No place to house Dasia Aja

10ft statue of library pioneer lies in junk

By ANWESHA AMBALY in Bhubaneshwar
  • Published 4.06.16
(Clockwise from top) The statue of Dasarathi Patnaik lies on the premises of the State Museum, the statue being shifted to its present location at the backyard of the culture department in Bhubaneswar. It joined two other statues that have met the same fate . Pictures by Ashwinee Pati

Bhubaneswar, June 3: Wrapped in a blue plastic, a 10-foot-tall statue of Dasarathi Patnaik, celebrated as the father of the library movement in Odisha, is lying like a piece of junk in the backyard of the culture department.

In the late '50s, when education for all was still a far cry, Patnaik, better known as Dasia Aja, had single-handedly set up a library in the little known village of Udaypur in Nayagarh district. Patnaik died in 1997 at the age of 90.

After lying in the backyard of the state museum for over a year, the statue was shifted to the culture department's backyard on Wednesday with authorities still unable to find a suitable site for it.

Sources said that a renowned sculptor from Andhra Pradesh had built the statue a year ago.

Deepak Dhal, a local tourist guide, said: "I often come to the museum with visitors and a statue of a man of such a great stature lying in this condition paints a bad picture of our state."

Dasia Aja established the Banchhanidhi Pathagar in Nayagarh in 1959 that houses over 50,000 books and around 65,000 journals and magazines. The rare treasure in his library is a huge collection of over 3,000 palm-leaf manuscripts.

In 1973, he also set up a museum in Nayagarh that has around 40 sections on archaeology, natural history, numismatics, armoury, mining and geology, art and craft and anthroplogy.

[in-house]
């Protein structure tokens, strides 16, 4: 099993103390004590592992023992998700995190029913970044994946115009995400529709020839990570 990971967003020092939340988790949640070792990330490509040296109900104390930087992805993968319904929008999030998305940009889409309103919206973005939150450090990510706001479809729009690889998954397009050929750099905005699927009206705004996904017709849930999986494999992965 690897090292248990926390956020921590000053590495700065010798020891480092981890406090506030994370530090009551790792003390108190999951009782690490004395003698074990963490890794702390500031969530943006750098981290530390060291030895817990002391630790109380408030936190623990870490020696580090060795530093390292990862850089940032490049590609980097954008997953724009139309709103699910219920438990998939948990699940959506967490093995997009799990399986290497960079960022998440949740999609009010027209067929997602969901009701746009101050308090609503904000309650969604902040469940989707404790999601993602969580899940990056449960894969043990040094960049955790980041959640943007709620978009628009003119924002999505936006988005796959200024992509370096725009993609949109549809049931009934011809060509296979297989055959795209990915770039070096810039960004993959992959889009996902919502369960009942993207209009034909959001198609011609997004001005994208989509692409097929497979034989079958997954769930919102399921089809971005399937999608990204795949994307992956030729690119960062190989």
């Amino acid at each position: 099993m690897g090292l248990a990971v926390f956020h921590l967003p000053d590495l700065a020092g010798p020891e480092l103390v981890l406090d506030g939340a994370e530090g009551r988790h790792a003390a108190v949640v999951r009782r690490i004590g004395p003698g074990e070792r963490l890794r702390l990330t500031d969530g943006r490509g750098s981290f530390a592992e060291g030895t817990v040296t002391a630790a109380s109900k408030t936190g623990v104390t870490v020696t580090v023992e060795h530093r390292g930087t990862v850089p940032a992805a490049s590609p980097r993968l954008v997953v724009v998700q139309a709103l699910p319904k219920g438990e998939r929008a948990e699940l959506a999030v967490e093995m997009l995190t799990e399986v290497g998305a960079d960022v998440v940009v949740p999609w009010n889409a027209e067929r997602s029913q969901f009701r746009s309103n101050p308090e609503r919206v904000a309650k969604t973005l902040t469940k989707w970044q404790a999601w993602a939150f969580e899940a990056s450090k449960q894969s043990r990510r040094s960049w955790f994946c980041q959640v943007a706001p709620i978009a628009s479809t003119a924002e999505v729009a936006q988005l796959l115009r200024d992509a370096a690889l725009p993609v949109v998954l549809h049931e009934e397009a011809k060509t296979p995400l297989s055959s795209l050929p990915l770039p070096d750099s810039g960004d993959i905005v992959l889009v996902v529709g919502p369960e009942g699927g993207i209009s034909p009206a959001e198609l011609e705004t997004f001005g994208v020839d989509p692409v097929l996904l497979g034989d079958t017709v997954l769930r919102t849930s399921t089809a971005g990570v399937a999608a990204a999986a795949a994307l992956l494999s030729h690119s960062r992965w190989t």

The collections include sculptures, minerals, art and craft, armours, coins, postal stamps etc.

The museum has been declared as a tourist spot by the state government, but no step has been taken to promote it.

Eminent cultural personalities state have criticised the attitude of the government.

"This is not the first time that such an incident has come to notice. In the past a number of cultural organisations have staged protests against the lackadaisical behaviour of the government, but that has hardly had any affect on the government," said Panchanan Samal, a senior sculptor from the state.

"We have already written to the district collector and are scouting for a proper place to install the statue. The process will be completed in a month's time," said D. Bariha, deputy director of the department.

According to sources, the state government is now planning to put up the abandoned statue at Nayagarh, the birthplace of Dasia Aja.

A number of statues are lying in neglect in different parts of the state. The statues of tribal freedom fighter Birsa Munda and a prominent Odissi dancer are also gathering dust, thanks to the apathy of the culture department.